Prepared by: David Fowler
The client is a 30 year old musician that plays club netball. She attends practice once a week and plays a game once a week too. She has no pain but gets a sports massage fortnightly. She notes that the treatment feels good and that they help with muscle recovery. She enjoys the feedback that she receives in regards to the general health of her musculoskeletal system, from her therapist.
The client has decided that she wants to start doing personal training sessions once a week, and weight training in the gym another day, to cross train to improve her performance for her Netball Finals. As she has never done weight training previously, it was decided that Functional Movement Screening (FMS) to assess her movement competency, before applying load to these movements.
This should improve her performance according to the Pyramid of Function (Movement – Performance – Skills).
The above image reveals that a total score of 13 was achieve by the client. Idealistically, a score of 14 or higher should be obtained. In order to do so, increasing shoulder mobility to 2 and the right active straight-leg raise to 3, would help us achieve this result, and to provide symmetry. Both of these are fundamental aspects that need to be addressed before the client can engage in loaded exercise.
To further evaluate the client’s shoulder mobility restrictions using the regional interdependency principles, her cervical range of motion was evaluated, which showed no restriction. Her thoracic spine rotation revealed restrictions on her left and right. This was followed by crocodile breathing or shallow breathing (chest breathing more than diaphragm breathing).
When the client was asked to touch her toes, to complement the active straight-leg raise screening, a healthy spinal curve and sacral angle was revealed. She also successfully touched her toes.
1. To address low shoulder mobility:
Firstly, proper, diaphragmatic breathing was discussed. To do this, crocodile breathing was practiced for 5 minutes. By doing this, the client lay face-first on the floor, breathing normally. This pushed her abdomen into the ground, and her obliques slightly out to the side. The client was asked to practice this for a few minutes every day, especially before training. It is expected that this will help her shoulder and increase her lung capacity, which in turn means better overall body oxygenation during her netball activities.
2. Shoulder Corrective Exercises:
- Thoracic spine rotation with reach: This exercise will get the client to use all the proper muscles to actively improve the rotation of the thoracic spine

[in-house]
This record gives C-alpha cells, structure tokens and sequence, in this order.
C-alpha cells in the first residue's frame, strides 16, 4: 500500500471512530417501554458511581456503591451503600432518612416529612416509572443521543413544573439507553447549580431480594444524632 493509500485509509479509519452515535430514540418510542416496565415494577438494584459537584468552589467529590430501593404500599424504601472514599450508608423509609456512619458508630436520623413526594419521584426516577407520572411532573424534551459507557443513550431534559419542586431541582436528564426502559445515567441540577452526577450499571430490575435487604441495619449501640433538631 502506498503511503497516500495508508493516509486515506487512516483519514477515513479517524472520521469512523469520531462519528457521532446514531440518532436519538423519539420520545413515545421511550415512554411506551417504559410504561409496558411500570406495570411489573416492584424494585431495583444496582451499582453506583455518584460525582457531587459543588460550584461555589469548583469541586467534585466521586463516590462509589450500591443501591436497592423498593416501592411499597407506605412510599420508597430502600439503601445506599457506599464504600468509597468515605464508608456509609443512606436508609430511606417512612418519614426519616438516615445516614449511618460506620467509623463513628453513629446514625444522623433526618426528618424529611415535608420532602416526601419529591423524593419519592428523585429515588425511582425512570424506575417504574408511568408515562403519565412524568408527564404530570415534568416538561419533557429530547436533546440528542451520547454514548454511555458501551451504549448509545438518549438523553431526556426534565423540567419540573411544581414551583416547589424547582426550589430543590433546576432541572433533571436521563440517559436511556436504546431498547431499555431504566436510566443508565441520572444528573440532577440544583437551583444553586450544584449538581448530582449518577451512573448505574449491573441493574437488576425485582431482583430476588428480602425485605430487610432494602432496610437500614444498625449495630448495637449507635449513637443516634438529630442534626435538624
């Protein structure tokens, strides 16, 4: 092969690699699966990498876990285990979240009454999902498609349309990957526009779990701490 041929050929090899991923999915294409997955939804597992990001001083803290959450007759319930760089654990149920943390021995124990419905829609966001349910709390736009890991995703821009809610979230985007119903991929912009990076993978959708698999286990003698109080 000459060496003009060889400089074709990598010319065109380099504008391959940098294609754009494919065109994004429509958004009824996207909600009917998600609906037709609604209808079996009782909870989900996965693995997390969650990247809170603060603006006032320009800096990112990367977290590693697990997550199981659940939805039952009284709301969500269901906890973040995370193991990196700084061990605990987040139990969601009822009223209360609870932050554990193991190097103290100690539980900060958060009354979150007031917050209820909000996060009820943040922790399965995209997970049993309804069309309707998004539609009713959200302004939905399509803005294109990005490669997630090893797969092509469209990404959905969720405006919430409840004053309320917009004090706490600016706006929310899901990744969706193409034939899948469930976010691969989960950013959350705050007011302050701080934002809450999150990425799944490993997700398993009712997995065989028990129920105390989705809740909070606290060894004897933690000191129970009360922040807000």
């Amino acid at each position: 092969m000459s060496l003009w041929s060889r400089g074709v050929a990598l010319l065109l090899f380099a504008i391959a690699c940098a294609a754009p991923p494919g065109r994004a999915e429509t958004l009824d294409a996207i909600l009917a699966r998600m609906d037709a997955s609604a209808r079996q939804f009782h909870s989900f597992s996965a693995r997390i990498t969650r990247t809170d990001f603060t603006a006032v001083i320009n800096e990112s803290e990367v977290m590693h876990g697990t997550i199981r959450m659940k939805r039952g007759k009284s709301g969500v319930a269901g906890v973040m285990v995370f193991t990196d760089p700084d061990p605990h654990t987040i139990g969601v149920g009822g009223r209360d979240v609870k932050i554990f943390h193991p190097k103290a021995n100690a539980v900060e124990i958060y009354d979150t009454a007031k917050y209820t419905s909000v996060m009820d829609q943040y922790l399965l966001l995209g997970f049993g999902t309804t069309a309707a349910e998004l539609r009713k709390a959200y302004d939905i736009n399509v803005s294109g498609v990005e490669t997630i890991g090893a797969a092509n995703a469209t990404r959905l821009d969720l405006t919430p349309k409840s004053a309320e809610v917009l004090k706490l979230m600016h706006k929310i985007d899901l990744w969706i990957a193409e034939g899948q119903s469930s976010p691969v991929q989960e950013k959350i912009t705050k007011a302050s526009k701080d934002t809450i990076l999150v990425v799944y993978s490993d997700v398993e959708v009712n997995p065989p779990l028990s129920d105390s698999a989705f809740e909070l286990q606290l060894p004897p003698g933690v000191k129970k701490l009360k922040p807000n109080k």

- Wall sit with reach: This exercise will improve the actual shoulder girdle mobility
3. To address right active straight-leg raise:
The asymmetry that is present in the active straight-leg raise is also an injury predictor if not approached. However, it is secondary to the shoulder dysfunction, as a final score of 1 was obtained for the shoulder, compared to a 2 for the leg raise. Regardless, in order to address the challenge a basic straight-leg raise active stretch, using a towel around the ankle to pull her leg towards her face is performed.
It was explained to the client that due to the low score on her shoulder mobility screen she should avoid heavy arm pushing and pulling, especially overhead.It was asked of her to practice the above exercises for a couple of weeks until she had a shoulder mobility score of at least 2, a score of 3 on the active straight-leg raise; with a total score of at least 14, before she could engage in her new physical activities.
It was explained to her that in order to improve her performance, there needed to be competent movement first. Before one can apply an increased load to a movement, the individual should firstly be able to perform this movement without restriction. If not, the client would be strengthening a dysfunction, and would likely injure herself.
The client successfully completed the prescribed exercises. Unsurprisingly, when the client was screened after 2 weeks, a total score of 15 was achieved. Shoulder mobility increased to 2, and active straight-leg raise to a final score of 3. The client is now moving more competently, and can now go ahead with her Personal Training and weights activities, knowing that she is safe to do so.
Functional Movement Screening (FMS) continuously proves to be a fantastic tool to assess clients, and to help increase their overall performance, by exposing incorrect or restricted movement patterns. Should these dysfunctional movements not be addressed in clients, it is likely that pain and limited performance would result.